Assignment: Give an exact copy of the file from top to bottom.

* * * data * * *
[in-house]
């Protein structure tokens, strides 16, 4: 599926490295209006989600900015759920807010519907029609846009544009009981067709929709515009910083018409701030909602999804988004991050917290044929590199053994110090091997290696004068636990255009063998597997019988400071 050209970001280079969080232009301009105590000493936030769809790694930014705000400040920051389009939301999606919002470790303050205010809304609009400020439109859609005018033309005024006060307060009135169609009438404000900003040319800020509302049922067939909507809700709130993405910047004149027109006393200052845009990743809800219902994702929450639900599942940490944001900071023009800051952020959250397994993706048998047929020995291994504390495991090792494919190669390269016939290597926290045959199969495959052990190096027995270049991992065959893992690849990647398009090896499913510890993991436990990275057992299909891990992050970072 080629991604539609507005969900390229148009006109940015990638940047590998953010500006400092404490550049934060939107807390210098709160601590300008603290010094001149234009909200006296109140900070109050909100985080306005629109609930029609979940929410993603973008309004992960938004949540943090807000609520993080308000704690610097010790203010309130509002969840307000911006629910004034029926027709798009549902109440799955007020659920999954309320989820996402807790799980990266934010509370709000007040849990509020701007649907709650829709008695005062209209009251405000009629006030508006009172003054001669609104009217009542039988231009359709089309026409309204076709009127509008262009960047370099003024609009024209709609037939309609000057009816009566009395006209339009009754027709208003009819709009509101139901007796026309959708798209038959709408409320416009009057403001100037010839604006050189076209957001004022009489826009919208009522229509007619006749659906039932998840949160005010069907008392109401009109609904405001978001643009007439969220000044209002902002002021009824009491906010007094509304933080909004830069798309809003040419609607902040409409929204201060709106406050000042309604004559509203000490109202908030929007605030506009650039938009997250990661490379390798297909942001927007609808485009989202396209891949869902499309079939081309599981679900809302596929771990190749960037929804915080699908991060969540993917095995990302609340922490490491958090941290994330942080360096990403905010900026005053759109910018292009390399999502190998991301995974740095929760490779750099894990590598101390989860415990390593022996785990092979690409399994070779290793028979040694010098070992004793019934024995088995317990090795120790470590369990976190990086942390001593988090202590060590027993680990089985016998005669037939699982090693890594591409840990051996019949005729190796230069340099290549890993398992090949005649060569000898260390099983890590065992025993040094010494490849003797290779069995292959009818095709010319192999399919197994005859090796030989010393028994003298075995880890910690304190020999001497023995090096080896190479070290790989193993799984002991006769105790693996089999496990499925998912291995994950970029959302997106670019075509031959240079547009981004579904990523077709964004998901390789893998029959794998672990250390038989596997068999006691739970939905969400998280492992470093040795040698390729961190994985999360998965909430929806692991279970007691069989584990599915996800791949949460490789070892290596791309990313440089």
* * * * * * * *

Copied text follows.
[in-house]
């Protein structure tokens, strides 16, 4: 599926490295209006989600900015759920807010519907029609846009544009009981067709929709515009910083018409701030909602999804988004991050917290044929590199053994110090091997290696004068636990255009063998597997019988400071 050209970001280079969080232009301009105590000493936030769809790694930014705000400040920051389009939301999606919002470790303050205010809304609009400020439109859609005018033309005024006060307060009135169609009438404000900003040319800020509302049922067939909507809700709130993405910047004149027109006393200052845009990743809800219902994702929450639900599942940490944001900071023009800051952020959250397994993706048998047929020995291994504390495991090792494919190669390269016939290597926290045959199969495959052990190096027995270049991992065959893992690849990647398009090896499913510890993991436990990275057992299909891990992050970072 080629991604539609507005969900390229148009006109940015990638940047590998953010500006400092404490550049934060939107807390210098709160601590300008603290010094001149234009909200006296109140900070109050909100985080306005629109609930029609979940929410993603973008309004992960938004949540943090807000609520993080308000704690610097010790203010309130509002969840307000911006629910004034029926027709798009549902109440799955007020659920999954309320989820996402807790799980990266934010509370709000007040849990509020701007649907709650829709008695005062209209009251405000009629006030508006009172003054001669609104009217009542039988231009359709089309026409309204076709009127509008262009960047370099003024609009024209709609037939309609000057009816009566009395006209339009009754027709208003009819709009509101139901007796026309959708798209038959709408409320416009009057403001100037010839604006050189076209957001004022009489826009919208009522229509007619006749659906039932998840949160005010069907008392109401009109609904405001978001643009007439969220000044209002902002002021009824009491906010007094509304933080909004830069798309809003040419609607902040409409929204201060709106406050000042309604004559509203000490109202908030929007605030506009650039938009997250990661490379390798297909942001927007609808485009989202396209891949869902499309079939081309599981679900809302596929771990190749960037929804915080699908991060969540993917095995990302609340922490490491958090941290994330942080360096990403905010900026005053759109910018292009390399999502190998991301995974740095929760490779750099894990590598101390989860415990390593022996785990092979690409399994070779290793028979040694010098070992004793019934024995088995317990090795120790470590369990976190990086942390001593988090202590060590027993680990089985016998005669037939699982090693890594591409840990051996019949005729190796230069340099290549890993398992090949005649060569000898260390099983890590065992025993040094010494490849003797290779069995292959009818095709010319192999399919197994005859090796030989010393028994003298075995880890910690304190020999001497023995090096080896190479070290790989193993799984002991006769105790693996089999496990499925998912291995994950970029959302997106670019075509031959240079547009981004579904990523077709964004998901390789893998029959794998672990250390038989596997068999006691739970939905969400998280492992470093040795040698390729961190994985999360998965909430929806692991279970007691069989584990599915996800791949949460490789070892290596791309990313440089």